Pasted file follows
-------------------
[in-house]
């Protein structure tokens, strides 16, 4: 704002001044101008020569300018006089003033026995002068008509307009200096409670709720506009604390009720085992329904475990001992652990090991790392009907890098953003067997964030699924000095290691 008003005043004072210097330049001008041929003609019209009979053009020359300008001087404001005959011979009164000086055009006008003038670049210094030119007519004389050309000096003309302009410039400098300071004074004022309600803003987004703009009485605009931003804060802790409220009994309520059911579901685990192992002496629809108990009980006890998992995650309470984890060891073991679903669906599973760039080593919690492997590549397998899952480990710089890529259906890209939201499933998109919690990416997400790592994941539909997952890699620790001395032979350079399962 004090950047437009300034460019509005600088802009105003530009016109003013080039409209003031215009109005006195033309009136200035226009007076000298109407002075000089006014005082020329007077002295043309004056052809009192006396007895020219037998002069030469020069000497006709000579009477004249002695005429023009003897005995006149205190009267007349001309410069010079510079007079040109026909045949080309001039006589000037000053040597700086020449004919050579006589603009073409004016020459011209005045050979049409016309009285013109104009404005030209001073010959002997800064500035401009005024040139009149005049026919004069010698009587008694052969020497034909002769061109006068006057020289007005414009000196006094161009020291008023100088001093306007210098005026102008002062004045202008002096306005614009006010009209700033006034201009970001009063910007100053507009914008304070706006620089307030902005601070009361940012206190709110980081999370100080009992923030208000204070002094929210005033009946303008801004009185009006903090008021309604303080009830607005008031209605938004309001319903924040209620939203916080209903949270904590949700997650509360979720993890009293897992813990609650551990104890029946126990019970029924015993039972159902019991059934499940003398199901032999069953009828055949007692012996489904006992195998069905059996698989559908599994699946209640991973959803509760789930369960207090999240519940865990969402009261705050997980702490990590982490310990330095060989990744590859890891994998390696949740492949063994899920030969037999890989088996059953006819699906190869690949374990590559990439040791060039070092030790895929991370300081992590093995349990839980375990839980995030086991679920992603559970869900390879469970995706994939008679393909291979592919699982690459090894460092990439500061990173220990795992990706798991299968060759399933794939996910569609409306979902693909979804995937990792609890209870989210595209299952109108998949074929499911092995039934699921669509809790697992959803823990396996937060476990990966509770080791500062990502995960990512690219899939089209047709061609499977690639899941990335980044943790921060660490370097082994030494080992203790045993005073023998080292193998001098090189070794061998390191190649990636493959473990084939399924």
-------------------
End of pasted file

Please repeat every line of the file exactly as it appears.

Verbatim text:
[in-house]
């Protein structure tokens, strides 16, 4: 704002001044101008020569300018006089003033026995002068008509307009200096409670709720506009604390009720085992329904475990001992652990090991790392009907890098953003067997964030699924000095290691 008003005043004072210097330049001008041929003609019209009979053009020359300008001087404001005959011979009164000086055009006008003038670049210094030119007519004389050309000096003309302009410039400098300071004074004022309600803003987004703009009485605009931003804060802790409220009994309520059911579901685990192992002496629809108990009980006890998992995650309470984890060891073991679903669906599973760039080593919690492997590549397998899952480990710089890529259906890209939201499933998109919690990416997400790592994941539909997952890699620790001395032979350079399962 004090950047437009300034460019509005600088802009105003530009016109003013080039409209003031215009109005006195033309009136200035226009007076000298109407002075000089006014005082020329007077002295043309004056052809009192006396007895020219037998002069030469020069000497006709000579009477004249002695005429023009003897005995006149205190009267007349001309410069010079510079007079040109026909045949080309001039006589000037000053040597700086020449004919050579006589603009073409004016020459011209005045050979049409016309009285013109104009404005030209001073010959002997800064500035401009005024040139009149005049026919004069010698009587008694052969020497034909002769061109006068006057020289007005414009000196006094161009020291008023100088001093306007210098005026102008002062004045202008002096306005614009006010009209700033006034201009970001009063910007100053507009914008304070706006620089307030902005601070009361940012206190709110980081999370100080009992923030208000204070002094929210005033009946303008801004009185009006903090008021309604303080009830607005008031209605938004309001319903924040209620939203916080209903949270904590949700997650509360979720993890009293897992813990609650551990104890029946126990019970029924015993039972159902019991059934499940003398199901032999069953009828055949007692012996489904006992195998069905059996698989559908599994699946209640991973959803509760789930369960207090999240519940865990969402009261705050997980702490990590982490310990330095060989990744590859890891994998390696949740492949063994899920030969037999890989088996059953006819699906190869690949374990590559990439040791060039070092030790895929991370300081992590093995349990839980375990839980995030086991679920992603559970869900390879469970995706994939008679393909291979592919699982690459090894460092990439500061990173220990795992990706798991299968060759399933794939996910569609409306979902693909979804995937990792609890209870989210595209299952109108998949074929499911092995039934699921669509809790697992959803823990396996937060476990990966509770080791500062990502995960990512690219899939089209047709061609499977690639899941990335980044943790921060660490370097082994030494080992203790045993005073023998080292193998001098090189070794061998390191190649990636493959473990084939399924």